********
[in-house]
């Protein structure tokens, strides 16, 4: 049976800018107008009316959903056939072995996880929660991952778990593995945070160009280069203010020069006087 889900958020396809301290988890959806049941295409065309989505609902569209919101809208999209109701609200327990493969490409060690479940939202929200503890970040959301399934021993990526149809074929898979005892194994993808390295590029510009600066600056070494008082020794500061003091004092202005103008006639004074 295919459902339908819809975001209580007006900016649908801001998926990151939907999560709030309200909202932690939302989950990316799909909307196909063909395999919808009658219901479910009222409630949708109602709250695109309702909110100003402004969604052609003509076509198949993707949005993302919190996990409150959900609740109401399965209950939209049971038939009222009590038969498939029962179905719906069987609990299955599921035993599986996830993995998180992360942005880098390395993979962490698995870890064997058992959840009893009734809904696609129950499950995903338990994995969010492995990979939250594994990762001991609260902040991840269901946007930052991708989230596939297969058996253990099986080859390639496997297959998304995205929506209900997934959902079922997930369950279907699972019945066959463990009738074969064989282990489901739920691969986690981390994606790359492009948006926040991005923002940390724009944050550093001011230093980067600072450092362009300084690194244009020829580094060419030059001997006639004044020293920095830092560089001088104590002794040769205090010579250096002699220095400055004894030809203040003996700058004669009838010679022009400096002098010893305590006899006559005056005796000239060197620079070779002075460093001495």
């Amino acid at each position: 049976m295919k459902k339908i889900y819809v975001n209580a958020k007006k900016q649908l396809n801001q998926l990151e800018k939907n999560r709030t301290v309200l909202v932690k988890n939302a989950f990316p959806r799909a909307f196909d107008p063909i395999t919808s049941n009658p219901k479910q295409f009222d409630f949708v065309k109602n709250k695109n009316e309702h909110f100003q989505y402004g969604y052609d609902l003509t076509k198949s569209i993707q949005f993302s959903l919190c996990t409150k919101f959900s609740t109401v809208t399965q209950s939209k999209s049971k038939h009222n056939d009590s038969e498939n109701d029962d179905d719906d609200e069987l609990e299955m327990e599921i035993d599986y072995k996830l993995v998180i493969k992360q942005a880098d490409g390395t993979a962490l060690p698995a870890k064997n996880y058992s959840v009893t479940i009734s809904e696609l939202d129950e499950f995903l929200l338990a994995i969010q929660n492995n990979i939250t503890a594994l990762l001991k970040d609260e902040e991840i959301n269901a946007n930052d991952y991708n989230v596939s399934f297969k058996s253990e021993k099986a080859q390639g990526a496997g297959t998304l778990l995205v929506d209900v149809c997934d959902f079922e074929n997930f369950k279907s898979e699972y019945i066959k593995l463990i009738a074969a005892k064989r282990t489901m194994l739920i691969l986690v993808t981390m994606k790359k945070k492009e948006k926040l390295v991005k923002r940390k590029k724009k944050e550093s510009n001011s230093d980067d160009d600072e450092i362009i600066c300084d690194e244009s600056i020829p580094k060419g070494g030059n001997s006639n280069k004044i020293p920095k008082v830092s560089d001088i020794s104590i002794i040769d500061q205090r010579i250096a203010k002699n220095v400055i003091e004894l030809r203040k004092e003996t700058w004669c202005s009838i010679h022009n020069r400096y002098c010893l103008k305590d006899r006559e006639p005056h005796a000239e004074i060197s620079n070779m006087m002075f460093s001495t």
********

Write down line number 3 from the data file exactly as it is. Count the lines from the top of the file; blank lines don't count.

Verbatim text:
């Amino acid at each position: 049976m295919k459902k339908i889900y819809v975001n209580a958020k007006k900016q649908l396809n801001q998926l990151e800018k939907n999560r709030t301290v309200l909202v932690k988890n939302a989950f990316p959806r799909a909307f196909d107008p063909i395999t919808s049941n009658p219901k479910q295409f009222d409630f949708v065309k109602n709250k695109n009316e309702h909110f100003q989505y402004g969604y052609d609902l003509t076509k198949s569209i993707q949005f993302s959903l919190c996990t409150k919101f959900s609740t109401v809208t399965q209950s939209k999209s049971k038939h009222n056939d009590s038969e498939n109701d029962d179905d719906d609200e069987l609990e299955m327990e599921i035993d599986y072995k996830l993995v998180i493969k992360q942005a880098d490409g390395t993979a962490l060690p698995a870890k064997n996880y058992s959840v009893t479940i009734s809904e696609l939202d129950e499950f995903l929200l338990a994995i969010q929660n492995n990979i939250t503890a594994l990762l001991k970040d609260e902040e991840i959301n269901a946007n930052d991952y991708n989230v596939s399934f297969k058996s253990e021993k099986a080859q390639g990526a496997g297959t998304l778990l995205v929506d209900v149809c997934d959902f079922e074929n997930f369950k279907s898979e699972y019945i066959k593995l463990i009738a074969a005892k064989r282990t489901m194994l739920i691969l986690v993808t981390m994606k790359k945070k492009e948006k926040l390295v991005k923002r940390k590029k724009k944050e550093s510009n001011s230093d980067d160009d600072e450092i362009i600066c300084d690194e244009s600056i020829p580094k060419g070494g030059n001997s006639n280069k004044i020293p920095k008082v830092s560089d001088i020794s104590i002794i040769d500061q205090r010579i250096a203010k002699n220095v400055i003091e004894l030809r203040k004092e003996t700058w004669c202005s009838i010679h022009n020069r400096y002098c010893l103008k305590d006899r006559e006639p005056h005796a000239e004074i060197s620079n070779m006087m002075f460093s001495t």